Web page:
President Obama’s car manufacturing company

Published on Sep 3, 2012 by

Obama is citing his bailout of General Motors as proof that other industries should receive bailouts. Is Obama adopting the central planning principles of Joseph Stalin? Find out as Terry Jones of IBD and Doug Altner of the Ayn Rand Center discuss industrial policy and Obama’s plans for American industry.

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The federal government needs to get out of the way it seems when it comes to making cars. No one can do any worse in my view.

While I often complain about government waste and stupidity, I’m not even sure what to say about this grim bit of news from Reuters.

General Motors Co sold a record number of Chevrolet Volt sedans in August — but that probably isn’t a good thing for the automaker’s bottom line. Nearly two years after the introduction of the path-breaking plug-in hybrid, GM is still losing as much as $49,000 on each Volt it builds, according to estimates provided to Reuters by industry analysts and manufacturing experts. Cheap Volt lease offers meant to drive more customers to Chevy showrooms this summer may have pushed that loss even higher. There are some Americans paying just $5,050 to drive around for two years in a vehicle that cost as much as $89,000 to produce. …The weak sales are forcing GM to idle the Detroit-Hamtramck assembly plant that makes the Chevrolet Volt for four weeks from September 17, according to plant suppliers and union sources. It is the second time GM has had to call a Volt production halt this year. GM acknowledges the Volt continues to lose money, and suggests it might not reach break even until the next-generation model is launched in about three years.

Gee, it’s almost as if everything that critics have said all along is right.

But not to worry, taxpayers are underwriting the costs. So if bigger subsidies are the price of buying support from the UAW and allowing fat-cat incompetent managers to stay on the job, that just means a bigger tab to pay for the rest of us.

How comforting.

P.S. If you’re a taxpayer and need to be cheered up, these cartoons may help.

P.P.S. This spoof video on the Volt may be even funnier.

P.P.P.S. Last but not least, Government Motors plans to build on the success of the Volt with the Obummer. It was due in 2011, but standard government incompetence has pushed back the release date.

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Comments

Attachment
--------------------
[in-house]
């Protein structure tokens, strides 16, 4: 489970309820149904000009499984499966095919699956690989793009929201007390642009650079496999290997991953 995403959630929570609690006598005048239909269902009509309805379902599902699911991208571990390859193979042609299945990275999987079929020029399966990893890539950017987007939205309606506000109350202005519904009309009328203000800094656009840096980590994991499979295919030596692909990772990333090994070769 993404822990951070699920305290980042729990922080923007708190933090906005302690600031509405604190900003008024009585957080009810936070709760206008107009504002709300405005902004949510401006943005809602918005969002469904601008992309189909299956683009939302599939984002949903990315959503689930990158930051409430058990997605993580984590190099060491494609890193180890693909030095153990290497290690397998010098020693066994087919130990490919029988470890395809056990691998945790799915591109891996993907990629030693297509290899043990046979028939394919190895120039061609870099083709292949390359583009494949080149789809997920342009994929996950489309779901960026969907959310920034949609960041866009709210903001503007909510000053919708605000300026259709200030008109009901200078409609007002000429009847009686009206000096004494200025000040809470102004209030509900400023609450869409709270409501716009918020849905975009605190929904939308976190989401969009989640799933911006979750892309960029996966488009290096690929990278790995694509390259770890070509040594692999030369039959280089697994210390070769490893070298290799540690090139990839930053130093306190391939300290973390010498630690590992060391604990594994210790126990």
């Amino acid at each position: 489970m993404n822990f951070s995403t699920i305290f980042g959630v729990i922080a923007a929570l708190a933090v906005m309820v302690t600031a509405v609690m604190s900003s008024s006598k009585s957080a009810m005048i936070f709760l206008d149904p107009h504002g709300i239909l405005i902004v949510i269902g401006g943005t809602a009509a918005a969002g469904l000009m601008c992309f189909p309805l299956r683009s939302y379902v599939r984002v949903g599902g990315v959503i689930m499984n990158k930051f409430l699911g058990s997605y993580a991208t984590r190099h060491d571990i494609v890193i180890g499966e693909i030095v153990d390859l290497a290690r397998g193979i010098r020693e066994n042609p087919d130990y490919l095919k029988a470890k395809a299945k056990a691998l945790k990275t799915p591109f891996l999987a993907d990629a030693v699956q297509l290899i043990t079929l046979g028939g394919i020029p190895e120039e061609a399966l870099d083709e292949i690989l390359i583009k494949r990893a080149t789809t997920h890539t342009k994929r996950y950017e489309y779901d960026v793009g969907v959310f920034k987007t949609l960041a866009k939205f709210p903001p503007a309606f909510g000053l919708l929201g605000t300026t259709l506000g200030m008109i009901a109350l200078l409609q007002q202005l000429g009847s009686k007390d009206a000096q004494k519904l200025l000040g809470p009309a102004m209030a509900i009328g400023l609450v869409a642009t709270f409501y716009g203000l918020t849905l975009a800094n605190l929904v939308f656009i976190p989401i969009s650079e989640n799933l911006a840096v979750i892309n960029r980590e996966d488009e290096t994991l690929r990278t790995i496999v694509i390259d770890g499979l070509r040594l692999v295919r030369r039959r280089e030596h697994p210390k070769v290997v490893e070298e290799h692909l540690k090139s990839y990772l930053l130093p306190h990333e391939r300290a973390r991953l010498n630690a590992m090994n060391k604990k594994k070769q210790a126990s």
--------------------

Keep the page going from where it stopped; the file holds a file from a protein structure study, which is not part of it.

• Ed Darrell  On October 1, 2012 at 12:51 pm

    It would help if you’d try to keep up. Even Forbes magazine said your claim is a hoax: http://www.forbes.com/sites/boblutz/2012/09/10/the-real-story-on-gms-volt-costs/

    • Everette Hatcher III  On October 1, 2012 at 3:05 pm

      Reuters reported, “The lack of interest in the car has prevented GM from coming close to its early, optimistic sales projections. Discounted leases as low as $199 a month helped propel Volt sales in August to 2,831, pushing year-to-date sales to 13,500, well below the 40,000 cars that GM originally had hoped to sell in 2012.”

      The key to getting the cost down is meating sales projections. As long as sales lag there is no chance that the costs will come down.

      • Ed Darrell  On October 1, 2012 at 3:15 pm

        Regardless whether sales projections are met, it’s erroneous to claim a loss of $40,000 or so on each Volt sold. Sales aren’t so good as some would like. So what?

        As the financial and accounting guys note, to claim now that GM is losing money an each Volt based on total committed to the program is like saying Apple screwed up with it’s new iPhone, losing nearly $4,000 on each one.

        I think there is more of a problem with your polemical accounting method than there is with the sales of the Volt.

  • AC Points  On October 1, 2012 at 6:10 pm

    At the end of 2010 they were “losing” $3.7 million per Volt.

    At the end of 2011 they were “losing” $133,000 per Volt.

    At present they are “losing” $40,000 per Volt (Note Reuters only counted Volts sold in North America for some reason in their calculation to come up with $49,000.)

    Back in the late 90’s people were talking about how Toyota was losing $100,000 on every Prius. It took Toyota 4 years just to break even on their operational costs, before even beginning to recoup development costs. Over the long haul, the Prius has become successful.

    The CBO’s recent report says that even with the subsidies EV’s and plug ins don’t make economic sense, but between social/political buyers, techno geeks, and early adopters it seems possible that the Volt will break even. Its hard to see it as a big success, however. If/when the Europe economy recovers, the gas prices there seem more likely to make the Volt a viable economic choice than in North America. So, that may be the long term savior of the Volt program, assuming the economy there comes back soon enough.

    It would be interesting to see how much Toyota spent developing their EV which they have now decided not to bring to market at all. The cost per vehicle sold for that car will definitely be in the millions.

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